• unfurnished homes where no one lives are exempt for up to six months
  • homes undergoing major repair work or structural changes (eg rebuilding walls and floors) are exempt for up to 12 months
  • homes where the owner has died are exempt for up to six months after probate is granted (your legal right to sell the home)

After this time, the property may qualify for an empty homes discount.

Some homes are exempt for as long as they remain empty. They include homes:

  • of someone in prison (except for not paying a fine or Council Tax)
  • of someone who has moved into a care home or hospital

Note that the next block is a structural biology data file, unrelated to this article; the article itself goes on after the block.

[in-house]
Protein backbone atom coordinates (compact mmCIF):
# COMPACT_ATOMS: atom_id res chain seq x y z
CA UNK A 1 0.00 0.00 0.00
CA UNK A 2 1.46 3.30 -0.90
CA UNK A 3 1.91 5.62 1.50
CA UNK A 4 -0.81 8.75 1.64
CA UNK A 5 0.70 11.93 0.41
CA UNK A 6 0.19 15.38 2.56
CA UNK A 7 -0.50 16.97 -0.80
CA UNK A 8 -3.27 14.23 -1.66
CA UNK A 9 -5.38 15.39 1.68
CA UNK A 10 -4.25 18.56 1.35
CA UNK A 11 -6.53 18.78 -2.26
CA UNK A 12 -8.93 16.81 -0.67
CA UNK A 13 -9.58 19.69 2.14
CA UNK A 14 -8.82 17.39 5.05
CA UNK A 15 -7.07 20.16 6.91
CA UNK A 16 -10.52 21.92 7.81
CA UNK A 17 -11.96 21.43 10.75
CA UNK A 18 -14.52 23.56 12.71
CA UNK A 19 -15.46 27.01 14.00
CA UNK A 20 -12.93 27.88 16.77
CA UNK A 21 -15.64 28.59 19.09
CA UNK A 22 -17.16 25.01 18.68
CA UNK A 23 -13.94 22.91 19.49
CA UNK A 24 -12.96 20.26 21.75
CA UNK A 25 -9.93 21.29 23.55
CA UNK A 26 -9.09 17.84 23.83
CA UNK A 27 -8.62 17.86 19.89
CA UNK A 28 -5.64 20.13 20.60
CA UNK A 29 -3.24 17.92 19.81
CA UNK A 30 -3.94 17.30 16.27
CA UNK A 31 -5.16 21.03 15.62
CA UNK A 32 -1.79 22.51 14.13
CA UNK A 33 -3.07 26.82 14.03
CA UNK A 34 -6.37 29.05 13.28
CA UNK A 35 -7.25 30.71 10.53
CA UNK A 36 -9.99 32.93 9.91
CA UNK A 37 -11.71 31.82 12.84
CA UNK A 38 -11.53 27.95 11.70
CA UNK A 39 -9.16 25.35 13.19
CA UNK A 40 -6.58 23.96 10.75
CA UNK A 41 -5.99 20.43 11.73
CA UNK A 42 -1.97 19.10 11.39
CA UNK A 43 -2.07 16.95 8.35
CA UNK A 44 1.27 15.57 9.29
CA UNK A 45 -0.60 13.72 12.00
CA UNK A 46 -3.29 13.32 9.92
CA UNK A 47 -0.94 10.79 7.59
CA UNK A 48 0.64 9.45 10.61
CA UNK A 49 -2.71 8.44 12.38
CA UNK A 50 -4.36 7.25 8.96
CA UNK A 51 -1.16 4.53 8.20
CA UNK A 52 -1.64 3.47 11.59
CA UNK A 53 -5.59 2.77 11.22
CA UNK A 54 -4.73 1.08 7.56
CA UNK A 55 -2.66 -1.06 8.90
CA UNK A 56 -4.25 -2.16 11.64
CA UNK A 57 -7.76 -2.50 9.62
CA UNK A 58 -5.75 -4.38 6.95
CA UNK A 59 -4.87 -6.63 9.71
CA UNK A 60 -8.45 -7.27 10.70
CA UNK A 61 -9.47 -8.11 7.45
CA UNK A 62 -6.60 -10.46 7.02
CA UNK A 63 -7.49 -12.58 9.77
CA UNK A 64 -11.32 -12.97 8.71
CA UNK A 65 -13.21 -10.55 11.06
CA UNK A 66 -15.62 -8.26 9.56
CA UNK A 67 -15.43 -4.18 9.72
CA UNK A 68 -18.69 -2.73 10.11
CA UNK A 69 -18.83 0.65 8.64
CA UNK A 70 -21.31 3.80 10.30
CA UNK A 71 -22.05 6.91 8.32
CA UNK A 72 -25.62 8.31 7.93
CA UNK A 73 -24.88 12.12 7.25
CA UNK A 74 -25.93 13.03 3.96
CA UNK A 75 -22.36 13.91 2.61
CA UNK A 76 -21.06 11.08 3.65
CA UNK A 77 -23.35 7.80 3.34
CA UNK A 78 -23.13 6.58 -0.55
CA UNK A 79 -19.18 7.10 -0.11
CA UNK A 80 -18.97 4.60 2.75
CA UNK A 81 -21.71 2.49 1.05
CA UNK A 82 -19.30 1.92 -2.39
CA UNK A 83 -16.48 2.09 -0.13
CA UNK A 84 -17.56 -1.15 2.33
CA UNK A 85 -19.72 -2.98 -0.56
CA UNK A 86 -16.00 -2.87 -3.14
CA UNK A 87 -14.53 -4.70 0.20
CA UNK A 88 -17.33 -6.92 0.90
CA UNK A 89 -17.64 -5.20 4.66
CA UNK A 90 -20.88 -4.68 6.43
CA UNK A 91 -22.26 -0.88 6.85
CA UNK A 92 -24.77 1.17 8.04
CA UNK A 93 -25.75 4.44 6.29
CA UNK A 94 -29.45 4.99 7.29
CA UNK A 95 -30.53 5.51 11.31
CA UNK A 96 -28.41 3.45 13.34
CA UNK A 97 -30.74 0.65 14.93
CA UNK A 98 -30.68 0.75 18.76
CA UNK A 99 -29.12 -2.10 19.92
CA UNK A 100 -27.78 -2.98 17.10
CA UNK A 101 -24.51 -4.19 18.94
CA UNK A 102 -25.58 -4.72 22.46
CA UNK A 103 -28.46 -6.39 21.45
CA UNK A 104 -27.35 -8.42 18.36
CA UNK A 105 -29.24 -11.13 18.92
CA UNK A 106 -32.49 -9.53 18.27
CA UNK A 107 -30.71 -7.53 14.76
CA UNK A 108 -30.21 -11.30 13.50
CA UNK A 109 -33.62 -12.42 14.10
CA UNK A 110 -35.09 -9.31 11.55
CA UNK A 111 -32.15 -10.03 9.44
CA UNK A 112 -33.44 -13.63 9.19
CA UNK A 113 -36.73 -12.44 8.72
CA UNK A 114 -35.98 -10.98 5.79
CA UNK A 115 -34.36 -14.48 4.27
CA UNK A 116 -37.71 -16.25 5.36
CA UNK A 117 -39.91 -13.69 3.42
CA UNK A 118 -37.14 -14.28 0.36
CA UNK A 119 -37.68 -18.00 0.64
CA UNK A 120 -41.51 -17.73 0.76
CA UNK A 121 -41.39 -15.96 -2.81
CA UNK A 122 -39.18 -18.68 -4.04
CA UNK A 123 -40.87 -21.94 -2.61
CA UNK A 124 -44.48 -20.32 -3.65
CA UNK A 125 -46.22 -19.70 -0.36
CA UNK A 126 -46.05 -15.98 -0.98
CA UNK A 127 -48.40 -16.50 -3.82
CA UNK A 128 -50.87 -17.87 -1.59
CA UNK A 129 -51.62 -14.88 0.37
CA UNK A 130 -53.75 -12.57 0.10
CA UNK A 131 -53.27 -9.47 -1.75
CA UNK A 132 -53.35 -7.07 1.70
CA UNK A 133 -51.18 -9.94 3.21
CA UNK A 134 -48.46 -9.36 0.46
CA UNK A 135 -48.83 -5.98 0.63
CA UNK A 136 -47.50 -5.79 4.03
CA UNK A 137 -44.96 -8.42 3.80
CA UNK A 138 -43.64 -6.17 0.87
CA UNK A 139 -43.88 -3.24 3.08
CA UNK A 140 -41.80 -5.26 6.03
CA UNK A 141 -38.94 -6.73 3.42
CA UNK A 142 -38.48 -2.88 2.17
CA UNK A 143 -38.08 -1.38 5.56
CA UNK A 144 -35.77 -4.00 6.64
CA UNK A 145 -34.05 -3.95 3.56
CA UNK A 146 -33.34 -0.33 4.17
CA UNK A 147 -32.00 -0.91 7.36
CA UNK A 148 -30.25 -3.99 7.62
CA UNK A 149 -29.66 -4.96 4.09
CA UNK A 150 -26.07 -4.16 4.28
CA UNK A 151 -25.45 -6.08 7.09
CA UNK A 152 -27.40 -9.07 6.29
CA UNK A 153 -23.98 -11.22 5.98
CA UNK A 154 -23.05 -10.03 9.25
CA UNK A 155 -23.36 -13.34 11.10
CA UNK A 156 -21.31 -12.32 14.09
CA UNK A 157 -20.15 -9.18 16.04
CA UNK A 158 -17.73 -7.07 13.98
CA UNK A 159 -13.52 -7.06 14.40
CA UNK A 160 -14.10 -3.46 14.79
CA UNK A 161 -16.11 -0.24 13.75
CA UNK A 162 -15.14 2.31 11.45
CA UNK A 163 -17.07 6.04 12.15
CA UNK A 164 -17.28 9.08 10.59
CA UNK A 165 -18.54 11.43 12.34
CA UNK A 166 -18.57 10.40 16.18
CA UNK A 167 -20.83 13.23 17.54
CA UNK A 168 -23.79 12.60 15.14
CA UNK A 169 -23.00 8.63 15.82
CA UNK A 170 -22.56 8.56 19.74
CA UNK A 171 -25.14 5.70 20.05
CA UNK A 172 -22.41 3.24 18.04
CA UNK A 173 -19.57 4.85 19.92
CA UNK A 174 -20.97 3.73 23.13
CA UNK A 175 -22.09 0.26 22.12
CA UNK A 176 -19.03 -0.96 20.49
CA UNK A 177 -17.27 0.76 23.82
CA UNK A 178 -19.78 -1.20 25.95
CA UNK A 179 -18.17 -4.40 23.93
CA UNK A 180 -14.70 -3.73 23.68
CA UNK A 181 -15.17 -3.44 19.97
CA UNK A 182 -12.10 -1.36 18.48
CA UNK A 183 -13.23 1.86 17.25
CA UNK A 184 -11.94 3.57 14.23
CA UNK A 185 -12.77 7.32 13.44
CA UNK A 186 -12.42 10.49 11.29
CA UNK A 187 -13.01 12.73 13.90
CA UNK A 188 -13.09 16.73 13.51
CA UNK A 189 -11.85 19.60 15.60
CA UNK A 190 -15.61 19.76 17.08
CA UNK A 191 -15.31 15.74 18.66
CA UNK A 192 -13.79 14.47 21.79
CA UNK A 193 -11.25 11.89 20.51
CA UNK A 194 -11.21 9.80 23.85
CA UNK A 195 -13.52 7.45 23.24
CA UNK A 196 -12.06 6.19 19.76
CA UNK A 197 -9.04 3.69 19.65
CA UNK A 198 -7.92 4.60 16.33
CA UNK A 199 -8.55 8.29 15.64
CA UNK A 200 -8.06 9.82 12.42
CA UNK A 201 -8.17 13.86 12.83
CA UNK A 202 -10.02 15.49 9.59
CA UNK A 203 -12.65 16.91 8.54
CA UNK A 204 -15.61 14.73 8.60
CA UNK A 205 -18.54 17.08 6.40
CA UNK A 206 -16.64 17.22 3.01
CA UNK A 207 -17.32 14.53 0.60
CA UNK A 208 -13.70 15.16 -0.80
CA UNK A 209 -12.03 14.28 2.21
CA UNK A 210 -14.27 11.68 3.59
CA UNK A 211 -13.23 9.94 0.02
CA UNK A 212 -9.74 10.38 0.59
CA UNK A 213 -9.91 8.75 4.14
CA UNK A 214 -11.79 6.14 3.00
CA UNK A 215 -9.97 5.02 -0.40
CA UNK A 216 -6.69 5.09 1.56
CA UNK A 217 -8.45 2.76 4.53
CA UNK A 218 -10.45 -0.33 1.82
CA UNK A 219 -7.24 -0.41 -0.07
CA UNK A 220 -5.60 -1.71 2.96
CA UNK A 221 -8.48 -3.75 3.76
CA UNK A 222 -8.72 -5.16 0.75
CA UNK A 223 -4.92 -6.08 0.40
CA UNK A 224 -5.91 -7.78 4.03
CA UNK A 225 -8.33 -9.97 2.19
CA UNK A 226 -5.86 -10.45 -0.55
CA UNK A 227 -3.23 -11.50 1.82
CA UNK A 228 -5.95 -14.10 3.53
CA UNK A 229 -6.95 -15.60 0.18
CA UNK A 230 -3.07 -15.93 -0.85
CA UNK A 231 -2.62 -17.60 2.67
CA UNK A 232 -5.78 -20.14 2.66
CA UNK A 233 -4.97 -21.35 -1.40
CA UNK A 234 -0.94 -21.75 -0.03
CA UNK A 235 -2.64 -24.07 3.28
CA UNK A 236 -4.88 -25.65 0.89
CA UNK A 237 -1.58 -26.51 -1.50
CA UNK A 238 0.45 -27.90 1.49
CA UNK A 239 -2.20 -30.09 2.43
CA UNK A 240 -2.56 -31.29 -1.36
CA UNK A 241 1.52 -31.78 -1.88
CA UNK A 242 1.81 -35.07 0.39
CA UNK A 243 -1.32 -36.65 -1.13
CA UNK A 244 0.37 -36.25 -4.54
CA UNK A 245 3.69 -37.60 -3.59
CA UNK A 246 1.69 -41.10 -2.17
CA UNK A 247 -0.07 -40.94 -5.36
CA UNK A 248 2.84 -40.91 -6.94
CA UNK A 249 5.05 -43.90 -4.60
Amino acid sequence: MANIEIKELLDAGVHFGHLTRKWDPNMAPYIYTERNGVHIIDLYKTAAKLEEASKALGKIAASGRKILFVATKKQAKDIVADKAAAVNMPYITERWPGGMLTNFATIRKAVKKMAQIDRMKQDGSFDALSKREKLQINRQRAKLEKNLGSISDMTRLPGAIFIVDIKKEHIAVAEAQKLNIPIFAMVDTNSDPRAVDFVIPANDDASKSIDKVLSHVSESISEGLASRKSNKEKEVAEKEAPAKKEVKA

• that have been repossessed
  • that cannot be lived in by law
  • that are kept empty because they have been compulsory purchased and so will be demolished

What will happen if I fail to keep up a repayment plan?

If you fail to agree or fail to maintain a repayment agreement your council can apply to the Magistrates Court for a 'Liability Order' (a demand for you to pay the full amount you owe, plus costs). If you receive a Liability Order you should still contact your council to try and agree a repayment plan that you can adhere to.

What will happen if I ignore a Liability Order?

If the Magistrate Court makes a Liability Order against you then your council can take enforcement action against you to recover the debt using one of the following methods:

Deduction from wages

Your council can order your employer to deduct a regular amount from your wages toward your unpaid Council Tax. If this causes you financial hardship, you can ask your council if they're willing to accept smaller payments.